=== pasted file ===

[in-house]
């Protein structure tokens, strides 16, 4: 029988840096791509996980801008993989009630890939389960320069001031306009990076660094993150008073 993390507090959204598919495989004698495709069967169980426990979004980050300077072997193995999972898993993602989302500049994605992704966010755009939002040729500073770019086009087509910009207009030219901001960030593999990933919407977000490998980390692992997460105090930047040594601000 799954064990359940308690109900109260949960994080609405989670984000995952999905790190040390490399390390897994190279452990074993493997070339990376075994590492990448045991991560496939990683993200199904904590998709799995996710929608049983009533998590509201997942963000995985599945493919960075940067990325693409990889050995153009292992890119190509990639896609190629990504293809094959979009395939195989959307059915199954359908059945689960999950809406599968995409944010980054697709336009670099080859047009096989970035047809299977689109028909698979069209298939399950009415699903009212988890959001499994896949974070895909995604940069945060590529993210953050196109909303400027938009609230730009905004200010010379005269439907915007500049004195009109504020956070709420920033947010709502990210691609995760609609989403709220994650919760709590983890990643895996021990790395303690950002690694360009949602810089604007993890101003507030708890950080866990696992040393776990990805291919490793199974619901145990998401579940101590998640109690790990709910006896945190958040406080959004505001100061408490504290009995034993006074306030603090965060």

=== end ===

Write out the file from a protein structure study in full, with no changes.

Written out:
[in-house]
């Protein structure tokens, strides 16, 4: 029988840096791509996980801008993989009630890939389960320069001031306009990076660094993150008073 993390507090959204598919495989004698495709069967169980426990979004980050300077072997193995999972898993993602989302500049994605992704966010755009939002040729500073770019086009087509910009207009030219901001960030593999990933919407977000490998980390692992997460105090930047040594601000 799954064990359940308690109900109260949960994080609405989670984000995952999905790190040390490399390390897994190279452990074993493997070339990376075994590492990448045991991560496939990683993200199904904590998709799995996710929608049983009533998590509201997942963000995985599945493919960075940067990325693409990889050995153009292992890119190509990639896609190629990504293809094959979009395939195989959307059915199954359908059945689960999950809406599968995409944010980054697709336009670099080859047009096989970035047809299977689109028909698979069209298939399950009415699903009212988890959001499994896949974070895909995604940069945060590529993210953050196109909303400027938009609230730009905004200010010379005269439907915007500049004195009109504020956070709420920033947010709502990210691609995760609609989403709220994650919760709590983890990643895996021990790395303690950002690694360009949602810089604007993890101003507030708890950080866990696992040393776990990805291919490793199974619901145990998401579940101590998640109690790990709910006896945190958040406080959004505001100061408490504290009995034993006074306030603090965060």